leave your inhibitions at the door
Despite there being a wealth of material in this campaign season I can
be snarky about give powerful insight on and my strong personal views, I haven’t felt a need to comment on it here.
Within 15 minutes of each other last week, I saw two similar Facebook posts from people in my network. They don’t know each other and couldn’t be any more different. One is an old friend from high school who’s a very successful banker, gay, and splits time between Chicago and London. The other is a divorced co-worker living in an Oklahoma suburb, is a computer programmer and is the daughter of a military family.
The high school friend is an art lover and his feed is filled with pictures of exhibits and concerts from around the world. He’s always checking in at famous restaurants like Heston Blumenthal’s 3-Michelin-Star The Fat Duck in England
The co-worker has a little bit more of a “normal” life – spending time with family, watching football games, going to local events. On a few different occasions, she’s enjoyed special dinners at the corporate-owned, decidedly non-haute cuisine…
Both of them posted the same type of political message – “How the hell can anyone in their right mind vote for THAT Presidential candidate?” – but coming from different sides of the fence. Predictably, their friends were similarly incredulous. (I’m sure you can guess which side each of them was on.)
It was striking to me that here were two sets of people who were completely unaware of the other side, but I guess I shouldn’t be surprised. It’s completely natural for people to seek out their tribes. The tribes bring shared interests and experiences, bring joy in good times, and support in bad ones. Once people find their tribe, it’s understandable to stay in it.
Maybe that’s the problem?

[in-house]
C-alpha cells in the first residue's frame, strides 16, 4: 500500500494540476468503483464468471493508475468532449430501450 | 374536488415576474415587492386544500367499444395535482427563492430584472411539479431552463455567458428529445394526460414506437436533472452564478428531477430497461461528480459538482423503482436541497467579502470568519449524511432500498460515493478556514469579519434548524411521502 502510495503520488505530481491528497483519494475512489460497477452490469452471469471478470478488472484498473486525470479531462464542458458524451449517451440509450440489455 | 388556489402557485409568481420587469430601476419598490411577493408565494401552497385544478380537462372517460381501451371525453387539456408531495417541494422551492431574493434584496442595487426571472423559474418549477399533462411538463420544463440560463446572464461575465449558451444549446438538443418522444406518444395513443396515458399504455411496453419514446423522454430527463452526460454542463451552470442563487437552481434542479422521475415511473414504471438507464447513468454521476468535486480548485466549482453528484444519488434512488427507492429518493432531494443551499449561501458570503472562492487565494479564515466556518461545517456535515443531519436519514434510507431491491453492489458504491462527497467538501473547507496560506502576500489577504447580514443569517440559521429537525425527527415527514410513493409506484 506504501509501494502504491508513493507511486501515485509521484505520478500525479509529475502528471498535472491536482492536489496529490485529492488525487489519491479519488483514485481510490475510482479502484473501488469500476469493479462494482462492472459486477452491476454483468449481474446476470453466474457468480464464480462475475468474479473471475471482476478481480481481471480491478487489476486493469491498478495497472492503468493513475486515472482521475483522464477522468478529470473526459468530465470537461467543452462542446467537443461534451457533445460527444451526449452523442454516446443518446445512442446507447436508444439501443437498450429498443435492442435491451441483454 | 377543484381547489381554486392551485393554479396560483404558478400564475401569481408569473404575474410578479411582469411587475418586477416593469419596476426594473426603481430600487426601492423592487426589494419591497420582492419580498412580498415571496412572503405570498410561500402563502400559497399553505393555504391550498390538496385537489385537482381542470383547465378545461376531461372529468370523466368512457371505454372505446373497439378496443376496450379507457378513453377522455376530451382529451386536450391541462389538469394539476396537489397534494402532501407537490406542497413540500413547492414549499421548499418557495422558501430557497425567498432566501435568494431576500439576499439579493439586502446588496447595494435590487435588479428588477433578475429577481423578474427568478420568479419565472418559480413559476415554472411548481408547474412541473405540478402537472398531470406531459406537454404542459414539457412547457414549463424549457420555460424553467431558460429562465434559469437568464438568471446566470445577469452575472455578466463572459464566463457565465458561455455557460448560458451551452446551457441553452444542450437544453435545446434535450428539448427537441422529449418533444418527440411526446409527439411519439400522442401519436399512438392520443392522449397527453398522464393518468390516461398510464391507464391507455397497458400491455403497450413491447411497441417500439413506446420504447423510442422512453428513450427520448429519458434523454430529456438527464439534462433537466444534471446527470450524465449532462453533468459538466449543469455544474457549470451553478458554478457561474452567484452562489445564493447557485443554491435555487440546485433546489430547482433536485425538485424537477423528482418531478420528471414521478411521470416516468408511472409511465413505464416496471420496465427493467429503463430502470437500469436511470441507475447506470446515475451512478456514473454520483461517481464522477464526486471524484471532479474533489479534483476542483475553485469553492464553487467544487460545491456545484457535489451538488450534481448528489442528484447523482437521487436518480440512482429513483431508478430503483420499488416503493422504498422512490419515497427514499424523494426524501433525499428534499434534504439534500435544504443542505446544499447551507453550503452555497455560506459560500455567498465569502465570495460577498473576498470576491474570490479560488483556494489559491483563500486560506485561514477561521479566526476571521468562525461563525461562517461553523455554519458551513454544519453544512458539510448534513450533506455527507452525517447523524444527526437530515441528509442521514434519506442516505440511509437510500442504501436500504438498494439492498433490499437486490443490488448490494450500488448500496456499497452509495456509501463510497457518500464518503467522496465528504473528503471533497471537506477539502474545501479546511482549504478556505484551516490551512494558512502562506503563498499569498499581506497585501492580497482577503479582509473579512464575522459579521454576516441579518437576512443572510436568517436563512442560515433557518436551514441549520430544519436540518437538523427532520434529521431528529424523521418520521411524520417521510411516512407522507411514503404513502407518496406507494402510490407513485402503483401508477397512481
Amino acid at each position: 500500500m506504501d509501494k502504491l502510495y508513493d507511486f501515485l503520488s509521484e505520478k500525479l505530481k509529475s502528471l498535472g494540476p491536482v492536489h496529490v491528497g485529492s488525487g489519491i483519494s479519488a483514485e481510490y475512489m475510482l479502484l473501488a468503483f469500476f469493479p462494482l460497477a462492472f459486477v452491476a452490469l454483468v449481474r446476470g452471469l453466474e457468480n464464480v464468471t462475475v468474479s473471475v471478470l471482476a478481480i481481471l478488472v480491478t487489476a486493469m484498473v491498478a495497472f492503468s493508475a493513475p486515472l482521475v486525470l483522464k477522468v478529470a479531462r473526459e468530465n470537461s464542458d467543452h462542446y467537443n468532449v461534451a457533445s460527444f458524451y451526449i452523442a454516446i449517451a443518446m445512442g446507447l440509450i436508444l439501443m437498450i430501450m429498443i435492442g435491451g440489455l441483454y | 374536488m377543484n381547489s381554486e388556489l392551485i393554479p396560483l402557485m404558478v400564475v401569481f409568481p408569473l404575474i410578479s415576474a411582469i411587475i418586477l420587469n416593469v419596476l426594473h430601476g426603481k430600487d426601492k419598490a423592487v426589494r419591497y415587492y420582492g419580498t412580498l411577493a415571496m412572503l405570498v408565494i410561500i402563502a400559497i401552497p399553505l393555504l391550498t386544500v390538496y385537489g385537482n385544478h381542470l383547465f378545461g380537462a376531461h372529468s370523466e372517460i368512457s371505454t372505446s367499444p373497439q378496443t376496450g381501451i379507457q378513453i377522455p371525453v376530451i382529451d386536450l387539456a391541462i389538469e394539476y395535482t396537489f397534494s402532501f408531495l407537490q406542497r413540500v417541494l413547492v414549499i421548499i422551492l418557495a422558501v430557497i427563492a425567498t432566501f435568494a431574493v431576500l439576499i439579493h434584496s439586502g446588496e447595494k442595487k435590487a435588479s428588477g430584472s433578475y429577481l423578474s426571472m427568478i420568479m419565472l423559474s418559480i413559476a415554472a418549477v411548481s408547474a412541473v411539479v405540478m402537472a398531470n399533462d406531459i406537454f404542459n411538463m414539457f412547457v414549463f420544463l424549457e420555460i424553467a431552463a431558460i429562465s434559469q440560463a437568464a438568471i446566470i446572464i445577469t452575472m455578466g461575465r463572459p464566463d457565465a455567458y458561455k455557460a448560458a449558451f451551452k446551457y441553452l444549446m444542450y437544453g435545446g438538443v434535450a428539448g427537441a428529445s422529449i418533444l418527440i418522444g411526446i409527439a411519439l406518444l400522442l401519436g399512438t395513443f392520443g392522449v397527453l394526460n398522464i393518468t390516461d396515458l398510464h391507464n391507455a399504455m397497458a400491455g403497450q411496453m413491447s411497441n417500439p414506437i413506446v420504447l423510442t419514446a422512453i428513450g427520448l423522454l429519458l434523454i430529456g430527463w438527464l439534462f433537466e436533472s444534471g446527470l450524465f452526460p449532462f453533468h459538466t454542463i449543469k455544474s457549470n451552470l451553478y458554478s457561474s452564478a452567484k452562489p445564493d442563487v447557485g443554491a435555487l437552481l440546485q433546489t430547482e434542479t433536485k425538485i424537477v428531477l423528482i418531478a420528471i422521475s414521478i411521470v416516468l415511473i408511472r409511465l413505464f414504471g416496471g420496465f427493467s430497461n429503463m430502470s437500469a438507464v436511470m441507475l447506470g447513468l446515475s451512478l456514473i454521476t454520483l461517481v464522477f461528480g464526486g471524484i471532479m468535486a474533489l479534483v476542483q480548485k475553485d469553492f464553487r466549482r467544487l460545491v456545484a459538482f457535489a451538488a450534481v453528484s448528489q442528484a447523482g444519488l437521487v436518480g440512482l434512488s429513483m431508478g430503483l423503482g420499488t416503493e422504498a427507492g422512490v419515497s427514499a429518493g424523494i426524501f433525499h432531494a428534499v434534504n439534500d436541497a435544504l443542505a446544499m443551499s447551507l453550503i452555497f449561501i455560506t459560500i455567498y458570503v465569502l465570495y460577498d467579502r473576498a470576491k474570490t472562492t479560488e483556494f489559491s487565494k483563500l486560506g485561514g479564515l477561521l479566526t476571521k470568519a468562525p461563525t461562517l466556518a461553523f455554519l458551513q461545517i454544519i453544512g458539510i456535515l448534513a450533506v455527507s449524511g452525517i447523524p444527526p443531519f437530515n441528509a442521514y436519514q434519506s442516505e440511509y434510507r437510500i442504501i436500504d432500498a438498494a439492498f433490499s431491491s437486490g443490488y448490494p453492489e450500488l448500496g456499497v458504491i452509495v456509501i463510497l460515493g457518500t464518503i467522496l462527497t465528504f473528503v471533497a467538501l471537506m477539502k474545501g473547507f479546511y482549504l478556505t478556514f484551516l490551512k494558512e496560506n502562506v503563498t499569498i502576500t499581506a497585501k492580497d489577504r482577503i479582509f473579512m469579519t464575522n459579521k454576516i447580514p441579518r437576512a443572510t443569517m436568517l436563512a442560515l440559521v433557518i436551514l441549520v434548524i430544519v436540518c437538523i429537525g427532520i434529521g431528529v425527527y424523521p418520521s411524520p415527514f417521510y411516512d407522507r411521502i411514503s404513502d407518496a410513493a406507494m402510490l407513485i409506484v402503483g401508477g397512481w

I’ve seen this all too often with food. That co-worker once mentioned she’s never had brie. I was at a party last week where someone told me she makes meatloaf for her family at least three times a week. Hell, just today I met someone who’s never been to Chipotle.
This has always blown my mind. There’s a world of different cuisines and millions of restaurants making their versions of those cuisines. What would happen if people make it a point to try a new food once a month? Just once. You don’t have to love it, just try it. If you do like it, then now you have something new to look forward to. If you hate it, you still have about 90 more meals in the month to make up for it.
Now think about how that might work beyond food. What would happen if you checked out at least once – and with an open mind – life outside the tribe? Try a new TV show. Listen to a new genre of music. Check out one of those clothing stores at the mall that you always walk by but never went in. Eat at a fucking Applebee’s.
There’s a good chance you’ll go running back to your tribe vowing never to do that again. That’s OK, you don’t have to love the outside thing. Or maybe you find you really like it. Or maybe, if you went in with an open mind, you could at least see the appeal.
If that happened then you’ve successfully experienced the thing that the world needs more of – empathy.
(That all said – I will never go into a fucking Applebee’s. )